Wednesday, May 27, 2015

Legitimate Bias, or Not?

It's entirely reasonable for women not to prefer men ob-gyn's or massage therapists; is it reasonable for a veteran not to prefer a Muslim counselor?
Jeremy Rawls is a student at Mississippi College. He’s also a Marine, having spent two combat tours in Iraq. Rawls suffers from PTSD, a condition which affects many veterans.

The college just suspended him for a reason many, including Rawls himself, are calling dubious.

Why did they suspend him? Rawls requested to see a non-Muslim counselor as part of his PTSD treatment.

He discussed the situation with Campus Reform, noting that he was paired with a female counselor who wore traditional Muslim dress:
“It’s not that I didn’t want to participate,” he said. “I didn’t want to traumatize her and it wasn’t a good environment to be talking about [my disabilities] with that specific person.”
Rawls claims that his requests for transfer were continuously ignored, until he received a letter alerting him of the suspension:
“Their response was suspending me pending a mental evaluation which I provided and then they put me on further restriction and a reintegration program,” he said.
The letter also labeled the two-tour Marine as a threat to campus safety.


Jean said...

IIRC, you're supposed to be able to change counselors for any reason. Part of the whole counseling thing is finding somebody you feel very comfortable with and whose style suits you--though at a school the choice is limited, still must be more than one counselor. I can see where working through traumas related to living in a war zone in Iraq would perhaps not be easy to talk about with a Muslim counselor. He said right there that he's worried about upsetting her. I sympathize.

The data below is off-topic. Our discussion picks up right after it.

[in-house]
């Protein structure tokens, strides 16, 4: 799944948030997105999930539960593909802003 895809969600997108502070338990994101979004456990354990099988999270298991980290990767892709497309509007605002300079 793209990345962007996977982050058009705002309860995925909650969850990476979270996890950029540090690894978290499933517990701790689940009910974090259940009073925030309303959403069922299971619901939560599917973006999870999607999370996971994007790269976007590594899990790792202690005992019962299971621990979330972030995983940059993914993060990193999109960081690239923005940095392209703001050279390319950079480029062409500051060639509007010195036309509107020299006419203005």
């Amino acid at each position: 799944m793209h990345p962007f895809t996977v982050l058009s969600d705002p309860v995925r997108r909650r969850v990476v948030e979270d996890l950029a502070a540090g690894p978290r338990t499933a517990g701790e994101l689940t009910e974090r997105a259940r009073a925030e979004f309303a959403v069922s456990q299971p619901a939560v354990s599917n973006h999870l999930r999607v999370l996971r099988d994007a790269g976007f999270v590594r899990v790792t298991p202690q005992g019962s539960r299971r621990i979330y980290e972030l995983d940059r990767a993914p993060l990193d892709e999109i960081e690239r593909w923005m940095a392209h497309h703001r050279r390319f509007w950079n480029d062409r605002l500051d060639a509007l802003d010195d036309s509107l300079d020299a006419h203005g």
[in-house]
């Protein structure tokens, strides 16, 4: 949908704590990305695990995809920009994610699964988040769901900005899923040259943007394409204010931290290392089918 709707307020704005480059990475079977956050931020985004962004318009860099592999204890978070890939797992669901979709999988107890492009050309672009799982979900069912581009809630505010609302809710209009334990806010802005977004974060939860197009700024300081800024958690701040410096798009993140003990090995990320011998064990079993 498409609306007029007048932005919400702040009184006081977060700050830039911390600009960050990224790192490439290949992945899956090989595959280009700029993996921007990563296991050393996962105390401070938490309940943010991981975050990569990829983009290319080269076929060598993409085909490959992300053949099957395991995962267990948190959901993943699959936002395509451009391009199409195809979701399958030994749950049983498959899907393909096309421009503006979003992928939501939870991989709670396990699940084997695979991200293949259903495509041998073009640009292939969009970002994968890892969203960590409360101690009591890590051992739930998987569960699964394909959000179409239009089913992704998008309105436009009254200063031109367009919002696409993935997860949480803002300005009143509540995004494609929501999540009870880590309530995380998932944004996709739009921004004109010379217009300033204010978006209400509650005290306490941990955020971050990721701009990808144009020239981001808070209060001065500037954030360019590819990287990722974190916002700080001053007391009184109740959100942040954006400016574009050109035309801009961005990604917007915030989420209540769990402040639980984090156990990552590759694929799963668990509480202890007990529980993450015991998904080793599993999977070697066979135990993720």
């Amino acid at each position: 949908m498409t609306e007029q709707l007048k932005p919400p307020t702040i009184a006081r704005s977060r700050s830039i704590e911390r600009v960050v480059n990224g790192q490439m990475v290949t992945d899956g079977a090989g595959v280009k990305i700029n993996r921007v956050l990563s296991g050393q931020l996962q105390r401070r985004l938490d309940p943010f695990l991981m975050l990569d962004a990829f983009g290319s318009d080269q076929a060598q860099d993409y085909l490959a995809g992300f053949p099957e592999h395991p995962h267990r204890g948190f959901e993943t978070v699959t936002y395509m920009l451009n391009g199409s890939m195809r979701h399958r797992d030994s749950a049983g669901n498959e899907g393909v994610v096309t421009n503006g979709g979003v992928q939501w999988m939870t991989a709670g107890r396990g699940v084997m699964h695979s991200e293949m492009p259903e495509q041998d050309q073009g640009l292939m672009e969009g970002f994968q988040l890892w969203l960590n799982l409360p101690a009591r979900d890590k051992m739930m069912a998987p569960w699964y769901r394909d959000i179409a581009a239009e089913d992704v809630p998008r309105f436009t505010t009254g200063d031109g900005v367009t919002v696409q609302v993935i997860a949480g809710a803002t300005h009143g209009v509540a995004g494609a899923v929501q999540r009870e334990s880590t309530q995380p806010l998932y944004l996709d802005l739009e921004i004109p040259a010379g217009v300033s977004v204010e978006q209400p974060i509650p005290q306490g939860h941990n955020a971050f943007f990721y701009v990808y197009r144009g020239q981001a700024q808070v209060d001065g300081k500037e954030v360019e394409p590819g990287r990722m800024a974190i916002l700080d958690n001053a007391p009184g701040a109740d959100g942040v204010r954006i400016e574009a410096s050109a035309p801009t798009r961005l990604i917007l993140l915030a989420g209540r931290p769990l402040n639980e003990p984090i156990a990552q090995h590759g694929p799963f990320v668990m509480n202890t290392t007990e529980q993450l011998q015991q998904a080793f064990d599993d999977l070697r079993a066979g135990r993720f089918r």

Steve USMA '85 said...

My comment is that we are not being told everything. With the facts provided, it does sound like a case of treating a veteran shabbily and with excessive punishment.

However, while the school hides behind the 'student privacy' statement there may be something to their actions. From the article, we do not know the type of service he saw, whether it was completed honorably, and what are the effects of his PTSD. If the student in question told the counselor he thought about going on a shooting rampage on campus, when then the school is probably right being concerned. I have a feeling that this is not the case, but we don't know.

Therefore, my judgement to condemn is withheld until more is known of the situation.

maxutils said...

There's no question … you get to change. Counseling does no good nless you're comfortable being honest with the counselor. M/F is relevant, as is being a reminder of the conflict which caused you to seek help.

Ellen K said...

Isn't it interesting how universities are all about "sensitivity" and "triggers" but don't see how after having spent tours where violent Muslim men were shooting at him, how a veteran might prefer not to talk to a Muslim woman about his issues.